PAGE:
Despegar has a more substantial presence in South America than Expedia and its rivals Priceline Group and Ctrip, on average among the countries. Despegar has operated for18 years, building up local relationships. It now serves 20 Latin American countries.
That matters because South America is a continent with above-average growth prospects, given its low online penetration relative to other regions.
In Latin America, only $22 billion of travel is bought online today, which investment analysts at Citi believe is merely 34 percent of the potential if consumers switch away from bricks-and-mortar agencies. The 34 percent average is well below European and U.S. online travel penetration of 51 percent and 48 percent, respectively, according to Euromonitor estimates.
Despegar’s secret sauce is partnering with local banks to offer installment payment plans, which let credit card holders spread out the payments on a trip. In the first half of 2017, consumers paid for 54 percent of the company’s transactions in this way.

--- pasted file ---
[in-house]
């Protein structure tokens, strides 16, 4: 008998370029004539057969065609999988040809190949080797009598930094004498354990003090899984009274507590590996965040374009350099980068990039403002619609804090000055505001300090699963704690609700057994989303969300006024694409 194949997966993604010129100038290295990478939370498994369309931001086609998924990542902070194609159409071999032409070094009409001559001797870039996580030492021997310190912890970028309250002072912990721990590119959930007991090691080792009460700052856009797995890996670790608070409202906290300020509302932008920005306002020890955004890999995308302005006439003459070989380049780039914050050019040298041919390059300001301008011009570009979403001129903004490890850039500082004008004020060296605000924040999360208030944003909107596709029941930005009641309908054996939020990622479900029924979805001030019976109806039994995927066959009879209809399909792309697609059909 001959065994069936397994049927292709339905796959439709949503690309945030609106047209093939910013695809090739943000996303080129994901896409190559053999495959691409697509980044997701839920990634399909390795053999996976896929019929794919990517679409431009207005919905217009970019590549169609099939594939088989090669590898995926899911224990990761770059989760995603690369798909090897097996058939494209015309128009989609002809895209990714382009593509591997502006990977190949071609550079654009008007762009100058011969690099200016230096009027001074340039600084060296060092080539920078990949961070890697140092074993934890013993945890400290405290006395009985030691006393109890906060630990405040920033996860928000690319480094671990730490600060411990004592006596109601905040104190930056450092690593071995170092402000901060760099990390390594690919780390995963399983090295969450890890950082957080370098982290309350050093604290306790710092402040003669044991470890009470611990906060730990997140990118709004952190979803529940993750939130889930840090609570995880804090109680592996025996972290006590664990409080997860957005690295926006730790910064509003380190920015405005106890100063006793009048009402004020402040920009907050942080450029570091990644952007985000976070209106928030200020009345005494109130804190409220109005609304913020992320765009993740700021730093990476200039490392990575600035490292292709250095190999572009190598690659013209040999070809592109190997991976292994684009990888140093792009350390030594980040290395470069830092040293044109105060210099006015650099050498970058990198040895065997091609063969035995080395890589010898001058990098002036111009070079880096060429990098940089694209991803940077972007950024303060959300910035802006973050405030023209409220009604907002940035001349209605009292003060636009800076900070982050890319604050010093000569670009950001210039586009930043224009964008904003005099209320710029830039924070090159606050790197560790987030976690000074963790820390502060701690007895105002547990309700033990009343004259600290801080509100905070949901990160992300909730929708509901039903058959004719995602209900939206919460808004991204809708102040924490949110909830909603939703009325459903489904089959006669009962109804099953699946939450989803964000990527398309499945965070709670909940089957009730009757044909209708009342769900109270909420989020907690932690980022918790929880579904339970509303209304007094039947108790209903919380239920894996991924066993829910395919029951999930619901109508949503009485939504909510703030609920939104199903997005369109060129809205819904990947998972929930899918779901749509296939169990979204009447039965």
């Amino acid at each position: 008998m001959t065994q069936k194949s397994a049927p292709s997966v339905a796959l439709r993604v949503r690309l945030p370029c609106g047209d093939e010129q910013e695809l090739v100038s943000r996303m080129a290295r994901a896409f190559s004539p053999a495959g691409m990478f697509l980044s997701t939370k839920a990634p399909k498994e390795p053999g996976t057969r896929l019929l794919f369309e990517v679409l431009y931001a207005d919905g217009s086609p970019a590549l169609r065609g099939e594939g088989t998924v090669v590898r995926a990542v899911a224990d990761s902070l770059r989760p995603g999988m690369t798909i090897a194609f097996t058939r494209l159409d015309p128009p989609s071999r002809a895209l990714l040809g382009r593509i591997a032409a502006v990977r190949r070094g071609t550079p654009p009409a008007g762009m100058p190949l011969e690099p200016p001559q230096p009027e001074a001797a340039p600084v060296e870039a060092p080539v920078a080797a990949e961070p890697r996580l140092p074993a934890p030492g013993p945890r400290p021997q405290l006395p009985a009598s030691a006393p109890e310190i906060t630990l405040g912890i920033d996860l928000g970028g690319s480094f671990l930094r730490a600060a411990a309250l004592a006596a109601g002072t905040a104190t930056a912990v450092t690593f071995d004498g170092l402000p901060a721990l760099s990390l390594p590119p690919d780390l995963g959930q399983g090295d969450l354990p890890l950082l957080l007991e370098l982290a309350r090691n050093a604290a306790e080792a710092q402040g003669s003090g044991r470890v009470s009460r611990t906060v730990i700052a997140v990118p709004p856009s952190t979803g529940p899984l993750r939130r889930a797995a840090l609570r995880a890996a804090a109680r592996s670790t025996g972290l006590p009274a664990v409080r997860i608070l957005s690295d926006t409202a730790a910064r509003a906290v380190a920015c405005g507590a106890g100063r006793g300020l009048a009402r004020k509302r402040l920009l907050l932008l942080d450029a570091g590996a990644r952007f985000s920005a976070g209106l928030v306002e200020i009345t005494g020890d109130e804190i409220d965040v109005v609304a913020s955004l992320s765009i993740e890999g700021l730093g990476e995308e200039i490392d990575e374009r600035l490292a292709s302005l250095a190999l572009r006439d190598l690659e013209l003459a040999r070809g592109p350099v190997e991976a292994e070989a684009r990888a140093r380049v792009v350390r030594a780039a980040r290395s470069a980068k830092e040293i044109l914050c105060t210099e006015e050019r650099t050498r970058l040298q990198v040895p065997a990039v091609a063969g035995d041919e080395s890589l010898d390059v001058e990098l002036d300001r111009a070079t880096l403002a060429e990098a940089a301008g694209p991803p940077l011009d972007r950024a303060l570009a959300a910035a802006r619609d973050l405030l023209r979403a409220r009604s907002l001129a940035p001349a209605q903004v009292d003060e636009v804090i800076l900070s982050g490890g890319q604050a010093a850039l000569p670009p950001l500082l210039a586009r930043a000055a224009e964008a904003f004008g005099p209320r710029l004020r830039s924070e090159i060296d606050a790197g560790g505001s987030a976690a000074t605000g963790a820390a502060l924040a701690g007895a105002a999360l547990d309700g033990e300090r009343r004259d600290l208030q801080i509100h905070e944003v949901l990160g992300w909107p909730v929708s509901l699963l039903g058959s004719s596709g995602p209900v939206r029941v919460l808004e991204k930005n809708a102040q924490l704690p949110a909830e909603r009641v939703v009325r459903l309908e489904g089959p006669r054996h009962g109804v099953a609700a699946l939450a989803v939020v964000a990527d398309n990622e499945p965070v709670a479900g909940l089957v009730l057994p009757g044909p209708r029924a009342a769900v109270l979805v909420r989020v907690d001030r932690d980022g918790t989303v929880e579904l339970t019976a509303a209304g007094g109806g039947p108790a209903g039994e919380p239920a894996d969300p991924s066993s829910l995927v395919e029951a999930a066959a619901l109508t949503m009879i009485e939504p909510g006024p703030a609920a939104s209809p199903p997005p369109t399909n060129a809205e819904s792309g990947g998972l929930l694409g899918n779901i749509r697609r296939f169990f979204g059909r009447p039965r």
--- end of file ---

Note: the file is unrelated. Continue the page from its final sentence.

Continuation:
In comparison, foreign-based giants have little-to-no local installment or layaway plan options for consumers.
Positive Market Dynamics
In some developing markets, fierce price wars have broken out as local competitors use discounts to gain market share. But Despegar appears to have escaped that trap.
Despegar’s take rate — or its cut of gross bookings, a metric that investors watch closely — was 11.8 percent, or roughly $130 million. That take rate hews closely to the 12 percent average it had through 2016, making it competitive with the take rates of some of the larger online travel agencies, and comparably sized companies elsewhere, such as MakeMyTrip in India, which has a 13 percent take rate.
The first wave of travel startups in emerging markets also historically have focused on flight sales, which typically generate less profit than hotel sales. But since it ramped up hotels starting in 2009, Despegar has also dodged this dynamic over time.
This year, slightly more than half of the company’s sales were from hotels and vacation packages, while flights took up much of the rest.
What’s more, margin tends to be higher on airline tickets in Latin American than in other parts of the world, and Despegar has successfully trained consumers to accept a booking fee — a model not common in the U.S. or Europe, but one that helps keep margins steady.